Let the Right One In (Låt den rätte komma), based on the novel of the same name by John A. Lindqvist, is a creepy film. I still remember the praise it received years ago (and continues to receive), because it’s so dark, so chilling, so innocent, so off-putting, and made with an aesthetic that favours art and storytelling rather than fast-paced commercialism and trying to get blockbusters to appeal to tween girls and their mothers. It’s all about audience. The Twilight films are geared toward the more commercial, mass audience and Let the Right One In is more of an art-house film, something that takes its time with pacing and establishes a story rooted in our worst fears but also our greatest hopes in a way.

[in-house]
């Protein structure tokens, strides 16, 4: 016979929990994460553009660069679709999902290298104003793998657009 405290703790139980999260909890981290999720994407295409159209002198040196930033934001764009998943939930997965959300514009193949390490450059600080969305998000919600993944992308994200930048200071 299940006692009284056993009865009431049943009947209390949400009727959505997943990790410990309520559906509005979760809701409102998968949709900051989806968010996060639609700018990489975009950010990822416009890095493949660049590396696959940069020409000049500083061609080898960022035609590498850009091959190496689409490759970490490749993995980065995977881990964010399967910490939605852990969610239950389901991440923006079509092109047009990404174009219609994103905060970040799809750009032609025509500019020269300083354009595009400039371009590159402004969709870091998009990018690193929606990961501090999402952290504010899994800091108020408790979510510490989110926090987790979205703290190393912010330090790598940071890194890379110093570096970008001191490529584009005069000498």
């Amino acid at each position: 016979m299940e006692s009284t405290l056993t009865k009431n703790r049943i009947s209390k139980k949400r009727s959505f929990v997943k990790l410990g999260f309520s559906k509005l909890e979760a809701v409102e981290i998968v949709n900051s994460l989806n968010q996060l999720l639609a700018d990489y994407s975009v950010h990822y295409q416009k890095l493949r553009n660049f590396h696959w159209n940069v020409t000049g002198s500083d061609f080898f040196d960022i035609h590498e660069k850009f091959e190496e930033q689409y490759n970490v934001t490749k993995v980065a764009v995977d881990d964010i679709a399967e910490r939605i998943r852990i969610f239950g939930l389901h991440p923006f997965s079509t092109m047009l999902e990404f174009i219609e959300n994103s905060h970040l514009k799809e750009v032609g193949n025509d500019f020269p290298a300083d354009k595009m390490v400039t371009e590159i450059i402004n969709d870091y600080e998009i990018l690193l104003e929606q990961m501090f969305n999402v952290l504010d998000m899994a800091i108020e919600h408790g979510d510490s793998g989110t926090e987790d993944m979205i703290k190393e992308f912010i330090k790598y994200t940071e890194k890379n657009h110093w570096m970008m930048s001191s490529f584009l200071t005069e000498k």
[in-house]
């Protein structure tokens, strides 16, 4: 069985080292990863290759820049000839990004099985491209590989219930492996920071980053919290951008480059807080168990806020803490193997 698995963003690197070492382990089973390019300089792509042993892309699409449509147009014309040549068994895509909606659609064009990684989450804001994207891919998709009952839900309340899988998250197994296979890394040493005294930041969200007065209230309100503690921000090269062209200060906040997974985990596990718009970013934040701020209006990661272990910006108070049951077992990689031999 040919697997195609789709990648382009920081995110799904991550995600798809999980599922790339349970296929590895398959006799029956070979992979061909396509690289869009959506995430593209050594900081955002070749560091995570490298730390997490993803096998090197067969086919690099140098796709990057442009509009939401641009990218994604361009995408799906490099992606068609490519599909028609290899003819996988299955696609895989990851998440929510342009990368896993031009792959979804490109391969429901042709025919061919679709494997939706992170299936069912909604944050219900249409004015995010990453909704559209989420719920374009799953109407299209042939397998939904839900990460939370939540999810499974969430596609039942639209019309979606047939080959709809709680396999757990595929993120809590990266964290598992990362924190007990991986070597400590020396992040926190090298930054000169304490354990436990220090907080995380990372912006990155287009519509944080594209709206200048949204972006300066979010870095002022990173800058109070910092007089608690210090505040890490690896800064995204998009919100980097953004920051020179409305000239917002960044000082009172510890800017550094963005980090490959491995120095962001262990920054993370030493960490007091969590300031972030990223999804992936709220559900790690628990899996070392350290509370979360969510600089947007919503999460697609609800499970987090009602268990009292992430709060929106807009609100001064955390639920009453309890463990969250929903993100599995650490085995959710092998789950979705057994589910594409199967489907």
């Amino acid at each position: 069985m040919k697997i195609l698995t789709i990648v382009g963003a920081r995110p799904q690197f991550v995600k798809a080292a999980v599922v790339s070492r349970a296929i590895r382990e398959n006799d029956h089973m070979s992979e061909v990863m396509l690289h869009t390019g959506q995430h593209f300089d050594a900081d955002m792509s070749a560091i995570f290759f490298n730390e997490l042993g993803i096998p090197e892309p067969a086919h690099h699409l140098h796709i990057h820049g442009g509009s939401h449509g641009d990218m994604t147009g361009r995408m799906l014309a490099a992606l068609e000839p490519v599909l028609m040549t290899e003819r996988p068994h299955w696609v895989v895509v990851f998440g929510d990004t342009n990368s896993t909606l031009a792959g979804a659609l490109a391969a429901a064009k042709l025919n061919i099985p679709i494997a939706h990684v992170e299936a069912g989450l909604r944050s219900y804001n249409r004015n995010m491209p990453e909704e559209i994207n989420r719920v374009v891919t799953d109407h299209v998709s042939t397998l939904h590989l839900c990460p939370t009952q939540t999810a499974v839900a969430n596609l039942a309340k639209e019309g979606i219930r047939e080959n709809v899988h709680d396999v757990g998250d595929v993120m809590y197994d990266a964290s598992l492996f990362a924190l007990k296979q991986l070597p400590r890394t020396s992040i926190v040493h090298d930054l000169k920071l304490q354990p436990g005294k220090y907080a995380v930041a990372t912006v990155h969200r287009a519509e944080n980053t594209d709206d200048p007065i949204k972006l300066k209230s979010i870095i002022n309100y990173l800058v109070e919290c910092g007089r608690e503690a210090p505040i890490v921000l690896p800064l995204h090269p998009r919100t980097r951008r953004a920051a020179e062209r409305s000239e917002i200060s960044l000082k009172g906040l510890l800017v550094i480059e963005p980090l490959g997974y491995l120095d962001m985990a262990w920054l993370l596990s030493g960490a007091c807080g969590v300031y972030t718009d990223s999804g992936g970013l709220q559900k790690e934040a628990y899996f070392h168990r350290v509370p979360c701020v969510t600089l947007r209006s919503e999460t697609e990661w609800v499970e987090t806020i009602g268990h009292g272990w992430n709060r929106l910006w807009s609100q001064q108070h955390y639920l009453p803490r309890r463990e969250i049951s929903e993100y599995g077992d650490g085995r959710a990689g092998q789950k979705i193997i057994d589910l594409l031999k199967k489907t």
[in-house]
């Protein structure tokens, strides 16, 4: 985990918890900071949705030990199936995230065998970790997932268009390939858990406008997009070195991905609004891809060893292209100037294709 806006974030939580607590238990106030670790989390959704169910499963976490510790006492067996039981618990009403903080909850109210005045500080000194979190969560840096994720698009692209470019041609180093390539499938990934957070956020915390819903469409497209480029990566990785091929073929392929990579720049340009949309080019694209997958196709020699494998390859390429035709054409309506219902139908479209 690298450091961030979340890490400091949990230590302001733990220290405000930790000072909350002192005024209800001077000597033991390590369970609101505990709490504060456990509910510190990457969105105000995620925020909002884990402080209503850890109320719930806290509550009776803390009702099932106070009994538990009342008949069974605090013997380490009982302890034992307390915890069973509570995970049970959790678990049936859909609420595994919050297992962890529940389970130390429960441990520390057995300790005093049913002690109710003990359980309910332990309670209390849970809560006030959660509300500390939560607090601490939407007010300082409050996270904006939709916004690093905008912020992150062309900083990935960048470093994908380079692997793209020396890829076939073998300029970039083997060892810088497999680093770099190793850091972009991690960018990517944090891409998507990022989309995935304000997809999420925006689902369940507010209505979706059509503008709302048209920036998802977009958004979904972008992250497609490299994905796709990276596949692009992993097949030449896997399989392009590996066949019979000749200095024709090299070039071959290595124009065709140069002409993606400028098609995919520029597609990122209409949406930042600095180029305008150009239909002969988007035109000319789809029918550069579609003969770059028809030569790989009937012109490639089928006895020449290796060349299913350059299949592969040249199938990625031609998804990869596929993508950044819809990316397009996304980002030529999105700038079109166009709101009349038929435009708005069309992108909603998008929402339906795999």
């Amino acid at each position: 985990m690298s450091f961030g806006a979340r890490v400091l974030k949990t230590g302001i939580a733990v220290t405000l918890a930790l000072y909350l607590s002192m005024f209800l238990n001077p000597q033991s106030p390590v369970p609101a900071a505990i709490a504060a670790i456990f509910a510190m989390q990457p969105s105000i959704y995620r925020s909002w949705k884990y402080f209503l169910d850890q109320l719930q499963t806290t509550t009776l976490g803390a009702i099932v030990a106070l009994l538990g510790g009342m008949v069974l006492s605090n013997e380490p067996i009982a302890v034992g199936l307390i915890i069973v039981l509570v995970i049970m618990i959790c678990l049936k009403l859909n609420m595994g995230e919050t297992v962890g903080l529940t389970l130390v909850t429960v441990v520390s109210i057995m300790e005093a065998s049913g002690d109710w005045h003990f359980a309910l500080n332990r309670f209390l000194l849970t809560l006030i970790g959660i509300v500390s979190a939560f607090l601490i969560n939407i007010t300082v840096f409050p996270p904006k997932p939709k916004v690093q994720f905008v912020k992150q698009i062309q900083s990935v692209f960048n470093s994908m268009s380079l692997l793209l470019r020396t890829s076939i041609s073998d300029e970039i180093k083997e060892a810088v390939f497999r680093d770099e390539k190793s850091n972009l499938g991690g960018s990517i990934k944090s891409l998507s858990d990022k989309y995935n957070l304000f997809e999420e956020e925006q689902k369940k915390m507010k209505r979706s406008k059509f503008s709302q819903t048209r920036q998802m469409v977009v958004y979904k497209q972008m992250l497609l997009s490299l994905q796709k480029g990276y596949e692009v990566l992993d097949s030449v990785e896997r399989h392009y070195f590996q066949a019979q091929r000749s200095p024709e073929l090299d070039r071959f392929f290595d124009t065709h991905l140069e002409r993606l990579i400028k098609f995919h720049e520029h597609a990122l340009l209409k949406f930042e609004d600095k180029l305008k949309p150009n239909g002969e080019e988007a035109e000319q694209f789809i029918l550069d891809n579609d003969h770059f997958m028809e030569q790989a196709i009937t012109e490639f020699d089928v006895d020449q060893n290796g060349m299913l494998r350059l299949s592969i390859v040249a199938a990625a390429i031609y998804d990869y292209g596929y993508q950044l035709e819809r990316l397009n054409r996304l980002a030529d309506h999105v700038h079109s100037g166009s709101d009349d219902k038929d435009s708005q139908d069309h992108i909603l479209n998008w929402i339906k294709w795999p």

While I do think the film deserves all the praise that it received, I’m not sure Hollywood needed to do its own remake called Let me In, which I have yet to see, but I’ve heard that it’s also a faithful adaptation. Still, like most devotees of horror cinema, I seldom think that remakes of a European or Japanese version of a film are done well. In any case, I enjoyed watching this film, especially as the ending surprised me.